Nile DeLuxor: a good game, much to my chagrin.

I’m a pretty nice person, or at least I like to think so.  I am polite, courteous, and honest.  But every once in a while I get a mean streak.  When I talked to the publisher of this game, they were insulting of my blog and the traffic that they perceived that I receive, but then decided “I will send you a copy of NILE deLuxor and we’ll see what kind of buzz you can generate”.  Firstly, it’s not my job to generate “buzz”, it’s my job to educate perspective buyers on whether or not your game is any good (which given that there is not a single review of this game linked on BGG.com at the time of this review, this seems like an important role).  Secondly, it would have been perfectly fine if he had said “No thank you, we are not interested in picking up another reviewer at this time”, but instead he insulted my sites’ traffic numbers (which I must say that I am proud of.  I have been working at this for two years, and have seen my readership steadily climb into something quite respectable).  Do you really want to insult and belittle someone who is going to be critiquing your product?  Needless to say I was seething and ready to proverbially rip his game to shreds when it arrived.

Unfortunately, I am not able to.  Nile DeLuxor is a good game, much to my chagrin.

Nile DeLuxor is a game where you attempt to plant and harvest a variety of crops.   But you need to make sure you harvest a little of each, as the type of crop you have harvested the least of will ultimately determine if you win or lose.  This forces you to delicately balance what you plant, and when, in an effort to create a well balanced harvest.

A look at the cards in Nile DeLuxor.

A look at the cards in Nile DeLuxor.

At the beginning of each turn the Nile “Floods”, which is symbolized by flipping one card off the top of the deck,  this flood card does two things:  It tells you what crop harvests this turn, and it tells you what you are not allowed to plant this turn.

Then you can do some trading if you want.  I got excited when I read that in the rules.  I love the trading in games like “Settlers of Catan” and so I was expecting something along the lines of that.  So I was disappointed when I found that you couldn’t trade among players instead you can trade in one of two ways:  You can trade two cards from your hand or from your storage to A.)  Receive one new card off the top of the deck, which you put into your hand or B.) You can change the flood card, by flipping a new flood card off the top of the deck.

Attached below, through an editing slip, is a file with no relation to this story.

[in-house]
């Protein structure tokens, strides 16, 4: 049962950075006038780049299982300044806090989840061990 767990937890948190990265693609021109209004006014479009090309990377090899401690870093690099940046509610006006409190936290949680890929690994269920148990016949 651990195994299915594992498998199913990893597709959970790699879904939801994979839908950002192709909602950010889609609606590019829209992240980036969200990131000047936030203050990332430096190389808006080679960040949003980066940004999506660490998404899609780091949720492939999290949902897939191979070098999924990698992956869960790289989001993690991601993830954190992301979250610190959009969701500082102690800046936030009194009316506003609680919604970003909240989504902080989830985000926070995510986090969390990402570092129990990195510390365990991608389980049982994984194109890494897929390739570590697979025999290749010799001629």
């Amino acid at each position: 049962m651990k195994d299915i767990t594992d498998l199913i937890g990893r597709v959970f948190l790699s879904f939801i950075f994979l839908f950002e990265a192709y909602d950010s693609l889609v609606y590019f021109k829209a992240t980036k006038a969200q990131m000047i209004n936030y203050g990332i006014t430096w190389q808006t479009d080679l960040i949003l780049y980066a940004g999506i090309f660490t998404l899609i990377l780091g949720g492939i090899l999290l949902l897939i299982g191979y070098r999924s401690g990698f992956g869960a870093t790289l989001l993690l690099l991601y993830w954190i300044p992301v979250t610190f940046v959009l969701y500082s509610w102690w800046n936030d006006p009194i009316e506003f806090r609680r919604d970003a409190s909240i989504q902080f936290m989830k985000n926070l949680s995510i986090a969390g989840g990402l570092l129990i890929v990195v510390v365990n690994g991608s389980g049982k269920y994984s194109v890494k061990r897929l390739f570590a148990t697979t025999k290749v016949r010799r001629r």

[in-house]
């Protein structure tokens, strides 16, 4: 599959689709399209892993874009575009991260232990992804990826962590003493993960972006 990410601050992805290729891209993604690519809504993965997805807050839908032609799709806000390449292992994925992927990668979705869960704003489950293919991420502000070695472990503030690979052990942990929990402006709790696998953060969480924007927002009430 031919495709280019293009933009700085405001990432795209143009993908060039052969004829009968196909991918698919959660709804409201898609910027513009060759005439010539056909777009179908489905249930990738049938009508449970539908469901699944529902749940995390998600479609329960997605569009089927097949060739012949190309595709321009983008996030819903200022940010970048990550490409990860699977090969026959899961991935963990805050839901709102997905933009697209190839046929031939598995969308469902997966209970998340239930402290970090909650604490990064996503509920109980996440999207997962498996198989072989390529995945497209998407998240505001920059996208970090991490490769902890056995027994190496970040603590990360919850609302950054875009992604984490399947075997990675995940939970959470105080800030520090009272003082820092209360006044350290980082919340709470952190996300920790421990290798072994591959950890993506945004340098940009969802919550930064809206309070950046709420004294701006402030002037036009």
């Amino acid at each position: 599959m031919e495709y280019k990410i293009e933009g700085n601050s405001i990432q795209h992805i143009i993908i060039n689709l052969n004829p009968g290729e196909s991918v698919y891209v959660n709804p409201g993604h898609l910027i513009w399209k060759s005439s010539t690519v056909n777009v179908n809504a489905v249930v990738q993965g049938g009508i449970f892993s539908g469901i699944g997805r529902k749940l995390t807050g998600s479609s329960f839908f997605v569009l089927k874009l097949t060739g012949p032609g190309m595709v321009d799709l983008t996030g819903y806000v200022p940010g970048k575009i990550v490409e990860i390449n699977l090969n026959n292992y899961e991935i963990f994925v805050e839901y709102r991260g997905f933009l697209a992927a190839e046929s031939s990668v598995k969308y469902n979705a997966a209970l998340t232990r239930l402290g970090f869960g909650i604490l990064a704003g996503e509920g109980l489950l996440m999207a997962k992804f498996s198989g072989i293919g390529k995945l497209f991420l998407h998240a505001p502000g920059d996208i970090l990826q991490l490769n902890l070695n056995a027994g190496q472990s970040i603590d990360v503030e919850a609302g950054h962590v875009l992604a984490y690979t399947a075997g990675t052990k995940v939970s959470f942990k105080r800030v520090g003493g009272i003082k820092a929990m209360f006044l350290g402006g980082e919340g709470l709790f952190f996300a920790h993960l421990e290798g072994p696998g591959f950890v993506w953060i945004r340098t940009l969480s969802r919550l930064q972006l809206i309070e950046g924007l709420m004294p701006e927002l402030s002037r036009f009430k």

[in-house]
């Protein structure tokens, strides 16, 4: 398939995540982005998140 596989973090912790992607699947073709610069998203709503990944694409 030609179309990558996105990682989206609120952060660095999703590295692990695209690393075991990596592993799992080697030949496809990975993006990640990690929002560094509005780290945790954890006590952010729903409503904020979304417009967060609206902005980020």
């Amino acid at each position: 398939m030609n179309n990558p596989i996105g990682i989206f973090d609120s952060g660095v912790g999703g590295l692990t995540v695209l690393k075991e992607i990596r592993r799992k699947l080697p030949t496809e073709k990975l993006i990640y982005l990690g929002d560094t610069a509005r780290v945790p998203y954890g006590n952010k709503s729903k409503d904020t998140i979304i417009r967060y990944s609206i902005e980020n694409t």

After doing all of the trading that you want, you get to plant your field.  Planting in this game is interesting and challenging, because of all the restrictions that are placed upon it.   You simply can not plant in the field that was flooded that turn.  So if “lettuce” has flooded, you are out of luck if you wanted to plant lettuce.   Each crop type can only be planted in a single field, so you also have the potential to be out of luck if your opponent already has a lettuce field.  Why do I say “potential”?  Because if you have more lettuce in your hand to plant than they do in their field then you may plant lettuce, and they must discard what was left in their field.  It’s a nice little way to usurp your opponents.

So why do you even care if you have lettuce planted in your field?  Well, on the next flood, you are going to hope that lettuce flips, because that means that you will get to reap some of what you sowed.  Each time a crop that you have planted in front of you floods, you get to take the top card from that field and place it in a face down pile known as your “Storage”.  Your storage is the only thing that matters at the end of the game.

At the end of the game, you go through your storage and group together all of the crops of each type, and arrange them in order on the table from the “Most” to the “Least” then you compare your least value with your opponents.  So for example, if “wheat” is the commodity that you have the least of, and you have 1 of them, and “flax” is the commodity your opponent has the least of, and they have 0 of them, then you just won.  Congratulations!

There are some other details of the game, there is a “plague of locusts” who wipe out crops, and there are “speculation” cards which allow you to make predictions about what the next flood will be.  These add a little more robust flavor to the game, but doesn’t change the game play overall.  This game also comes with an expansion pack, which adds stone and monuments.  These monuments give you some advantages while you have them.

Monument cards from the expansion.

Monument cards from the expansion.

This game is a nice fast paced one.  Your turn comes around very quickly, so there is no getting bored while waiting.  The game also only takes about 30 minutes to play, which allows for multiple games if you love it, or to be done with it quickly if you don’t.  This play time also allows for this game to serve as a potential filler game, albeit a slightly longer one.

As much as I wanted to rip it apart, I really enjoyed this game.  We played two games of it back to back the first night that I played it, which is extremely rare for me.  I would have been willing to play yet a third game in a row, if my warm bed hadn’t been beckoning me.  I play fair, this was a good game, and I am saying so.  But for future reference, it’s not usually wise to insult a reviewing blogger.

This entry was posted by The_Null_Entry on Monday, October 31st, 2011 at 9:17 am and is filed under Board Game Reviews, Resource Management Games . You can follow any responses to this entry through the RSS 2.0 feed. You can skip to the end and leave a response. Pinging is currently not allowed.

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